Surveys by Hutchins (2001, 2003) and Newman et al. (2003) demonstrate that C. cyanodus occurs along the northern Pilbara/Kimberley coastline of Western Australia as far north as Wyndham (15º29'S, 128º7'E), but not on the offshore atolls along this coast, i.e., Rowley Shoals, Scott Reef and Ashmore reef. While this species’ distribution is reported to extend along the coastline of northern Australia, data suggests that fishing tour operators in Darwin do not catch C. cyanodus (P. de Lestang, Northern Territory Government, pers. comm.). However, tuskfish in commercial catches are often combined and labeled ‘parrots’ in this region. Choerodon cyanodus occurs along the Queensland coastline around the Gulf of Carpentaria, Cape York Peninsula and on the Great Barrier Reef, and has previously been studied at Heron Island (Choat, 1969). Choat (1969) suggests that this species occurs as far south as ca. 24ºS on the east coast of Australia.
Choerodon species reported to occur in Sri Lanka by the FAO do not include C. cyanodus, however, if it does occur in this area as suggested by Allen (1999), it seems likely to be present only in low numbers or in restricted areas and this would represent the westerly limit of its distribution (De Bruin et al. 1994). Choerodon cyanodu is also reported by divers to occur along the Thailand coastline (Anonymous 2004a) but does not appear in extensive lists of species from that country (Monkolprasit et al. 1997), or other areas outside Australia where it is reported to occur, notably Indonesia (Papua to Sumatra; Allen and Adrim 2003), Japan (Masuda et al. 1984) and Milne Bay, Papua New Guinea (Werner and Allen 1998). It appears that either records of this species outside Australia, are largely in error, or abundance in these areas is very low. This global assessment is, therefore, based primarily on populations in Australia which are likely to comprise the majority of the global population.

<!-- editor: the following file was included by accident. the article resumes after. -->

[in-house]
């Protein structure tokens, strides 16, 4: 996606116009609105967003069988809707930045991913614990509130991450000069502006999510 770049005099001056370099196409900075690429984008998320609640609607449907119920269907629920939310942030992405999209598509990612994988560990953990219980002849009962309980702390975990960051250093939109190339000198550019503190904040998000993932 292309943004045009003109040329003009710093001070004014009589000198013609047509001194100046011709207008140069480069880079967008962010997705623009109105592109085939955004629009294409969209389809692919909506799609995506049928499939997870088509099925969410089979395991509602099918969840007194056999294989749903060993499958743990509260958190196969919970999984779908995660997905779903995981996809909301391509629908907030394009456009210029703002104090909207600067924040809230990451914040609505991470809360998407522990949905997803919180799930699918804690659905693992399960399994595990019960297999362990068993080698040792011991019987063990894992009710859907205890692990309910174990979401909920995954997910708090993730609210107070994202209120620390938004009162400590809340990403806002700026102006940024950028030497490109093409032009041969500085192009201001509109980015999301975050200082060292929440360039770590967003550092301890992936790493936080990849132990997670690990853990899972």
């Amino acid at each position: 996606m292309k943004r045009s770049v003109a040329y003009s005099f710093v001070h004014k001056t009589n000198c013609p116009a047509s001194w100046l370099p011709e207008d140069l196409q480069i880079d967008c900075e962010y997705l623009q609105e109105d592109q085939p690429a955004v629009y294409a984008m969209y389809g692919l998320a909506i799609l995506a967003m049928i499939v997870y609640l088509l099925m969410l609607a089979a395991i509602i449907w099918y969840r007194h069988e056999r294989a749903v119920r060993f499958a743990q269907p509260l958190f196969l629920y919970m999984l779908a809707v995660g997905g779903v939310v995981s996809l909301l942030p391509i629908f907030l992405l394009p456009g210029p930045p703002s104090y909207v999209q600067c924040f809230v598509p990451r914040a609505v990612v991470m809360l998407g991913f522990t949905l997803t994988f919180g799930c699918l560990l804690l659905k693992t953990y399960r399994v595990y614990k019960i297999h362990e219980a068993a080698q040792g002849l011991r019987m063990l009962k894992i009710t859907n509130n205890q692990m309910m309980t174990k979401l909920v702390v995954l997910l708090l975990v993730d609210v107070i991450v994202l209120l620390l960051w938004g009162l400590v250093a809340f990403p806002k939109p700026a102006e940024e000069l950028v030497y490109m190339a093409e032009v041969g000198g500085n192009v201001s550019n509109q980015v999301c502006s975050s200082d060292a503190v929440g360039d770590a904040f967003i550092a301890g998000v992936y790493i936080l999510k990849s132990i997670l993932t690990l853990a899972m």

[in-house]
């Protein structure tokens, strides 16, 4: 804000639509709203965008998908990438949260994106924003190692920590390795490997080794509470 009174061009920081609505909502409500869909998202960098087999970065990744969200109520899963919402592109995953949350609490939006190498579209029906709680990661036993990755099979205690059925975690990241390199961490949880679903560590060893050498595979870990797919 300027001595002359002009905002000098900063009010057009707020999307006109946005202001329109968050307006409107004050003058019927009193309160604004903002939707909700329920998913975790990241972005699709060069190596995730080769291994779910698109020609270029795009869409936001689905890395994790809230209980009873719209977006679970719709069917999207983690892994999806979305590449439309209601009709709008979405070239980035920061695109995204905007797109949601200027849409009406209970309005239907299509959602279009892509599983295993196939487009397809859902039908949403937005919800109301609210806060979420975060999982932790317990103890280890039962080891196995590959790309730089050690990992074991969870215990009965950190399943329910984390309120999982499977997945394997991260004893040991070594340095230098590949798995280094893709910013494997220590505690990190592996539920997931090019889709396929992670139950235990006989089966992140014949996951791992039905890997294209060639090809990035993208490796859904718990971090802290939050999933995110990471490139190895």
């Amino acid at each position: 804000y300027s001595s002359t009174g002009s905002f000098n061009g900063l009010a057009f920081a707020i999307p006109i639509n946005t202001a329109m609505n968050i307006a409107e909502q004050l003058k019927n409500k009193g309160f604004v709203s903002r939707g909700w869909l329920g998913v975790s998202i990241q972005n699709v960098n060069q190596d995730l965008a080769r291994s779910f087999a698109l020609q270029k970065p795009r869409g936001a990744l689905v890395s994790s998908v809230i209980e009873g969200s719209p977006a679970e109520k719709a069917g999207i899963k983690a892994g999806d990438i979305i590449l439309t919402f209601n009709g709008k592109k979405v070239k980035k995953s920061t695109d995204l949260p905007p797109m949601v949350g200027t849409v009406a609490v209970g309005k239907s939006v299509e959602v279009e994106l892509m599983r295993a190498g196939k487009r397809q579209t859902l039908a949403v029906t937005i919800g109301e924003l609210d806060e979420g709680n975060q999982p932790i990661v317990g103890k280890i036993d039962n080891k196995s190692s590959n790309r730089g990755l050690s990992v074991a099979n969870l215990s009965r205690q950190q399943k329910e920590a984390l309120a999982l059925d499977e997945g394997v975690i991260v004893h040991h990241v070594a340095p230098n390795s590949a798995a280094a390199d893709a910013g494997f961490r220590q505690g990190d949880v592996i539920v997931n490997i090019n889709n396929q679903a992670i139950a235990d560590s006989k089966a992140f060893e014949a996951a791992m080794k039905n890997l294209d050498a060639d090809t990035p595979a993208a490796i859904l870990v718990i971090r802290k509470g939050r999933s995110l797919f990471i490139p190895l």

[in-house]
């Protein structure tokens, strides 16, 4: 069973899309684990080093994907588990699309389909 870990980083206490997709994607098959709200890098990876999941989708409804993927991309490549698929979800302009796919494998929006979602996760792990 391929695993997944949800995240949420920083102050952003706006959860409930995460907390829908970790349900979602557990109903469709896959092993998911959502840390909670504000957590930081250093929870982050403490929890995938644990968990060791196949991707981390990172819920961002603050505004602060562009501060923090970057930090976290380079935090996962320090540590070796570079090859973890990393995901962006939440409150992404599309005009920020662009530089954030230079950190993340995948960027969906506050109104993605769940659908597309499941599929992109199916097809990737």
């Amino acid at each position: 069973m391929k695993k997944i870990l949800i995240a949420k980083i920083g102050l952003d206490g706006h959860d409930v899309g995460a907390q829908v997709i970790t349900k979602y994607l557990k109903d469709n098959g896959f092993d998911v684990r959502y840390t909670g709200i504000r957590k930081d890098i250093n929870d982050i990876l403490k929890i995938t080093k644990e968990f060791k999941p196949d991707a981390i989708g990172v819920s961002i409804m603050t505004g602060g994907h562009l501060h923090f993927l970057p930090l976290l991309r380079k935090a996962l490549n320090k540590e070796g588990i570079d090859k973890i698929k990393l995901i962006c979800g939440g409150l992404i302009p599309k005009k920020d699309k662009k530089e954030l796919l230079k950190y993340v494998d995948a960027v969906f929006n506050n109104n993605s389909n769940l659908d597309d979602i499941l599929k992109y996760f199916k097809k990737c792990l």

Native:Australia (Northern Territory, Queensland, Western Australia); Papua New Guinea
|FAO Marine Fishing Areas:||
Indian Ocean – eastern; Pacific – northwest; Pacific – western central
|Range Map:||Click here to open the map viewer and explore range.|
Choerodon cyanodus is rare at the Houtman-Abrolhos Islands, which represent the lower limit of this species’ distribution in Western Australia (Hutchins 2001). Surveys by Hutchins (2001, 2003) and research sampling by Newman et al. (2003) found this species to be abundant at locations northwards from the north west cape of Western Australia, however, Fairclough (in prep.) found that this species was also abundant in many areas of Shark Bay to the south.
It is probably equally abundant along the Queensland coastline as this area is well within its geographic range, and since it does not feature prominently in commercial or recreational catches (J. Platten, EPA Queensland, pers. comm.). Distribution along the western and eastern coastlines of Australia is likely to be fairly continuous within its range, due to similar habitat being available throughout. The degree of fragmentation of its distribution and levels of abundance in the Northern Territory of Australia and throughout the remainder of its geographic range in south-east Asia are unclear.
|Habitat and Ecology:||